In the Assembly, the war between industrialists and mass distribution began again
Who will make the toast between producers and consumers? The prices of food products that will be on the shelves in 2023 are currently being negotiated between manufacturers and large retailers until March 1. These debates, usually intense, are clearly stormy this year in the midst of inflation. And this Monday, January 16, a bill examined in the Assembly comes to burn the dust. The text, presented by Macronist deputy Frédéric Descrozaille, clearly defends the agricultural industry. This has angered major retailers, who have called for public opinion to testify “The price increases by 30%” products in supermarkets.
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It is clear that Frédéric Descrozaille’s proposal intends to give more weight to producers in the annual negotiations between December 1 and March 1. According to him, the latest legislative developments – particularly through the Egalim laws – have left the agricultural industry in a fragile state, caught between increasing farmers’ incomes and the stability of large-scale distribution. “After selling their products to retail chains, every year cheaper than before, manufacturers have changed their maneuverability and France is today one of the least profitable countries in Europe. : several billion euros have escaped from the value of the chains”the deputy writes, pointing out the risks for the country’s food sovereignty in the draft law.
To fix this, Frédéric Descrozaille proposes a measure that could turn the tables. Today, if the two parties cannot agree on the terms of a new contract at the end of the negotiations, it is customary to continue deliveries, but at the price of the previous year. In this inflationary period, this means that the manufacturer can deliver his product at a price that does not take into account the increase in production costs.
According to Frédéric Descrozaille, this risk often leads manufacturers to accept unfavorable contract terms. This seems to be confirmed by the report issued by the General Inspectorate of Finance in September of last year. He noted that the profitability of the agro-food industry has decreased by -16% since 2019, when large retail sales stood at -1%. The Bercy service also estimated that the food industry’s loss of profitability had partly helped absorb the recent 1.3% inflation.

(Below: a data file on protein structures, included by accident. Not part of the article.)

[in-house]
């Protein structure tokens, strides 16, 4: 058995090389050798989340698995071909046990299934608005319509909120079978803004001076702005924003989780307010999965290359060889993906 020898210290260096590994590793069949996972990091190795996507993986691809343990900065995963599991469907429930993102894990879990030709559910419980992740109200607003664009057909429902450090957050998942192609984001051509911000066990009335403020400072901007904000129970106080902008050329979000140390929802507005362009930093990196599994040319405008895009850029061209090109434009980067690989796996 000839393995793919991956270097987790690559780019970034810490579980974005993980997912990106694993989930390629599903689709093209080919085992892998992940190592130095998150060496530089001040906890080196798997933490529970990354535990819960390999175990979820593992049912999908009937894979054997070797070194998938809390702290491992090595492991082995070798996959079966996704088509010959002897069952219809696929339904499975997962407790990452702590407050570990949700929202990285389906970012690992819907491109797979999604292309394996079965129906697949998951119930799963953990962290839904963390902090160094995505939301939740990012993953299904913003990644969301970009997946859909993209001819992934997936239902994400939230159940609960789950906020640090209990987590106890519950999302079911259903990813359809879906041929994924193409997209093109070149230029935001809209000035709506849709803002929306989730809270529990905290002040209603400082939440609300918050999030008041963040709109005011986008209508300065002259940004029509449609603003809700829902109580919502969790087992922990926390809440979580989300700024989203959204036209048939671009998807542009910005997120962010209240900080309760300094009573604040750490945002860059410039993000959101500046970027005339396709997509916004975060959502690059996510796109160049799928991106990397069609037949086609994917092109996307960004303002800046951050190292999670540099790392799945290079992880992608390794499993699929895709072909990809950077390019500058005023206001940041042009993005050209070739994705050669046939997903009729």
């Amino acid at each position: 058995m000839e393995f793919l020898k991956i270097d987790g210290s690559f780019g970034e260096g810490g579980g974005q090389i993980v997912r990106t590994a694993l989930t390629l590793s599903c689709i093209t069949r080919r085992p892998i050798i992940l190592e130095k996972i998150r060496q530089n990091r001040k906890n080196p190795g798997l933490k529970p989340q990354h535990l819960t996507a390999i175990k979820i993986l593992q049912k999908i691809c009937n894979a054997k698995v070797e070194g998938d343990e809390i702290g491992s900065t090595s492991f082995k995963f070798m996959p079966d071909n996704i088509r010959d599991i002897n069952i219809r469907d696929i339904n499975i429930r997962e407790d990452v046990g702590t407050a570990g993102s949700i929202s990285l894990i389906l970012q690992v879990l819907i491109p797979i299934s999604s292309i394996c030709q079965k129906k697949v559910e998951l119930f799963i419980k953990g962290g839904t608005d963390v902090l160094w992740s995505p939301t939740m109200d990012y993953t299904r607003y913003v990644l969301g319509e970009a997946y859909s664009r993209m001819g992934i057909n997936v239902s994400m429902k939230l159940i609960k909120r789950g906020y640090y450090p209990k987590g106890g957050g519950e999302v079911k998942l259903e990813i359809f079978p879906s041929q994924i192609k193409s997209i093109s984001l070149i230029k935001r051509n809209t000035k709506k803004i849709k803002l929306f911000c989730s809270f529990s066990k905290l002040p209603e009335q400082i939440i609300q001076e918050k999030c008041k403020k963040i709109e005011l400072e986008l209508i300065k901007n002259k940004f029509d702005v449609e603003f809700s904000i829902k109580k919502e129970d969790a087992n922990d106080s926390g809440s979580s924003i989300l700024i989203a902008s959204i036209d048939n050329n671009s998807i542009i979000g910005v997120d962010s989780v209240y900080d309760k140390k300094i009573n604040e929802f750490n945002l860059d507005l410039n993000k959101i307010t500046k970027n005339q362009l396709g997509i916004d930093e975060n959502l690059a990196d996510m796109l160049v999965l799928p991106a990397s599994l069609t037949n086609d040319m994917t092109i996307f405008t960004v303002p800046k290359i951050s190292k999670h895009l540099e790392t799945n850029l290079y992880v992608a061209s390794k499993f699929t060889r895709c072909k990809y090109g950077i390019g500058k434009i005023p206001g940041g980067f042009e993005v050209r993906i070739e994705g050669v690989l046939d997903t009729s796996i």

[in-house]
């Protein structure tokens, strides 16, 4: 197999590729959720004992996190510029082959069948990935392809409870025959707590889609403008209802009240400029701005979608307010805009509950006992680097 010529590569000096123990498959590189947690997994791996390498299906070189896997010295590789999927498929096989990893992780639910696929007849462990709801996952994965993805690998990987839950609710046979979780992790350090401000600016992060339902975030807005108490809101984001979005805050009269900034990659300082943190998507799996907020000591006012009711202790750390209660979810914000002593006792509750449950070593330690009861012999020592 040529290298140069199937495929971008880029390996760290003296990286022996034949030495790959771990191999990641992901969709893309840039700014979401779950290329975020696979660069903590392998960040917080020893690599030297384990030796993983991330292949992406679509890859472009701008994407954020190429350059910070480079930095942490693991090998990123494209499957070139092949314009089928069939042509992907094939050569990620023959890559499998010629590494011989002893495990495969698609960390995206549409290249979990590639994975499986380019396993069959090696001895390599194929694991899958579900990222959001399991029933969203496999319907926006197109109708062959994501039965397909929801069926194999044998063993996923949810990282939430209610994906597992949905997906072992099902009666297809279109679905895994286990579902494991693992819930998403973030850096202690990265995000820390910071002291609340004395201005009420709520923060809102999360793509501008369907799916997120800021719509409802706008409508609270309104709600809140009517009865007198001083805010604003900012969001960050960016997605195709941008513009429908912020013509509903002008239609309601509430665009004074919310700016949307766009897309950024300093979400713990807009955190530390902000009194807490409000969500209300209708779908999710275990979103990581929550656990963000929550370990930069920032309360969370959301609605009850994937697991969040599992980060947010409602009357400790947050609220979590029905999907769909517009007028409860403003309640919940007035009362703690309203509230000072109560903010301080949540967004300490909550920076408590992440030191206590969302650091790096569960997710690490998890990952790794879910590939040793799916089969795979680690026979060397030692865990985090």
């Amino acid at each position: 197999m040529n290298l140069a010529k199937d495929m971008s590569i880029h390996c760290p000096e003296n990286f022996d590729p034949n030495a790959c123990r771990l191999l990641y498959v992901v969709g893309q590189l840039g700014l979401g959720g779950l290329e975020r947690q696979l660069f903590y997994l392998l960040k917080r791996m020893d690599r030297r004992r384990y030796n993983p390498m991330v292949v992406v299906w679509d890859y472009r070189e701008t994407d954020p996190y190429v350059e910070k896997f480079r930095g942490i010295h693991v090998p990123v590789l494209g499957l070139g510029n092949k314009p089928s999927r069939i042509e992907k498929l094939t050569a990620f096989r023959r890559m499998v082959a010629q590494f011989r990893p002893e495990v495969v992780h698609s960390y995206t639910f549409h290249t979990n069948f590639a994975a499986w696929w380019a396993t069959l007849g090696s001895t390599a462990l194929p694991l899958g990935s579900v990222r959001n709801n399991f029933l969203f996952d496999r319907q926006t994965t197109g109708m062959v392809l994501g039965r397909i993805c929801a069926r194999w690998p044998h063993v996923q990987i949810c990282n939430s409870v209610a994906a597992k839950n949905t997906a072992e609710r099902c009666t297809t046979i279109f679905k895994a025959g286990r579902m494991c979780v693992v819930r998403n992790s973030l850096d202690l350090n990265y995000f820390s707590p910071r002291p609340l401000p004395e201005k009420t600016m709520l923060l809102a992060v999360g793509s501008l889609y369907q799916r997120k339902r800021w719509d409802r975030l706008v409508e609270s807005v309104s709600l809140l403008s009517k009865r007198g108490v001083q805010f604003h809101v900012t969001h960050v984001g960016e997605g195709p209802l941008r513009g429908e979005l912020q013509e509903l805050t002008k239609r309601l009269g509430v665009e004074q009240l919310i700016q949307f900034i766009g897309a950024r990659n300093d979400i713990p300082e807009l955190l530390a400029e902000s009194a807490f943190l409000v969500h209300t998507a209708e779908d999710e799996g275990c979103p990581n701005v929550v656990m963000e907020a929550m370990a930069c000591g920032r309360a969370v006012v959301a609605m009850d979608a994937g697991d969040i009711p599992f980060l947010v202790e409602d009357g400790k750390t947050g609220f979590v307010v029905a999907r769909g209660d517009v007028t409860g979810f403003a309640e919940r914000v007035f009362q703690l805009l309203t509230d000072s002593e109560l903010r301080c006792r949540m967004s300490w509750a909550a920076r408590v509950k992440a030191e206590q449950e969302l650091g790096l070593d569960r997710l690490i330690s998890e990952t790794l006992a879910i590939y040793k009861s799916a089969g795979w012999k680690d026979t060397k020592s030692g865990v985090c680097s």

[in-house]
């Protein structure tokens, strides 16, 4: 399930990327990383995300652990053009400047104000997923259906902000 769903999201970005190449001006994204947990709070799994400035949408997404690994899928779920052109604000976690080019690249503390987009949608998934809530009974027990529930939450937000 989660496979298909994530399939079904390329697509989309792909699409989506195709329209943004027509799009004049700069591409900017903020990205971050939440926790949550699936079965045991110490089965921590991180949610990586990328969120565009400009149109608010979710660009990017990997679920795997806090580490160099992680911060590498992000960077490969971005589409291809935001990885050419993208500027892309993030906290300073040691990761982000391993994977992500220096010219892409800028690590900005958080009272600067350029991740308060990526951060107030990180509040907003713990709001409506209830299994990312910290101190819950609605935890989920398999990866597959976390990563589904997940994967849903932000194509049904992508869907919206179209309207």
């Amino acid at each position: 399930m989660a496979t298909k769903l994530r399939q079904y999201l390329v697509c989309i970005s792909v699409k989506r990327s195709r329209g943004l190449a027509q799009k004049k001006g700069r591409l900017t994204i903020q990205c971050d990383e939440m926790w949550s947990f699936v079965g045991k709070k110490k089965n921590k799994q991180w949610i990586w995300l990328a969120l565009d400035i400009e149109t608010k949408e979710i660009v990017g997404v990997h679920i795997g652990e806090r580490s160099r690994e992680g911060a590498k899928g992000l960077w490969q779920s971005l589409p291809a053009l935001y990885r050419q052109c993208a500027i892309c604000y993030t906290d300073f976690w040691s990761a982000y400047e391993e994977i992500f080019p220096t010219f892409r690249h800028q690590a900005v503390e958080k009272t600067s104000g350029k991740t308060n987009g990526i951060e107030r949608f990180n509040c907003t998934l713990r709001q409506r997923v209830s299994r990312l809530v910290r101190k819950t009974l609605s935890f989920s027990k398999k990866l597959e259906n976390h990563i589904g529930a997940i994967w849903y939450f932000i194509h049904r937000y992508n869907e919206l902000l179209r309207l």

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In his text, the Renaissance MP first suggested that this would result in the tariff set by industrialists at the start of negotiations being applied if negotiations fail. Obviously, this means changing the balance of power, forcing the receiving centers to compromise.
The move sparked outrage from the retail giants, who condemned it in a joint press release. “A proposal openly supported by the biggest agribusiness interests that would allow large suppliers to unilaterally impose their own tariffs on distributors, abolishing the concept of trade negotiations”. If he denied being their spokesman, he assumed in an interview with Frédéric Descrozaille. Challenges rather than his text “Results of Ilec”, the lobby of large manufacturers such as Nestlé, Herta and Bonduelle. The lawmaker eventually changed his initial proposal, making his measure an experimental device for two years, and added that there would be a mediator’s intervention to find an agreement in the interim period of negotiations. Deputies will have to vote on this text this week.
Rarely does the government publicly guarantee that it will not defend the text from one of its supporters in the Assembly. “The intention is good, but the balance has not yet been found”, this Monday, January 16, is considered at the RMC Bruno Le Maire, whose deputy chief of staff is Morgane Weill, former director of Carrefour supermarkets. Incidentally, the measure could cause big retailers to absorb more of the price increase, reducing their margins. If it doesn’t do enough, food inflation is likely to hit consumers, which should hit 13% at the start of the year, according to INSEE. MP Descrozaille took a risk in a media interviewNew Factory. “It may not be the right time for consumers, but it’s a necessity for manufacturers”indicates that the selected one has been swiped “the extra margin should also allow workers in the food industry to get better wages”.
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Like other industries, the agri-food industry is also suffering from price hikes. A warning was already given in the report of the General Inspectorate of Finance in September of last year “The current spike in energy prices is likely to continue and may increase through 2023, prompting the agribusiness industry to increase its tariff demands in the next annual round of trade talks, in addition to unacknowledged increases in 2022.”. Along with inflation, this sector, which represents 436,600 jobs in France, is also facing labor shortages and supply problems. Some companies are warning about the risk of stopping production. The William Saurin group thus shut down 80% of its production at the beginning of January.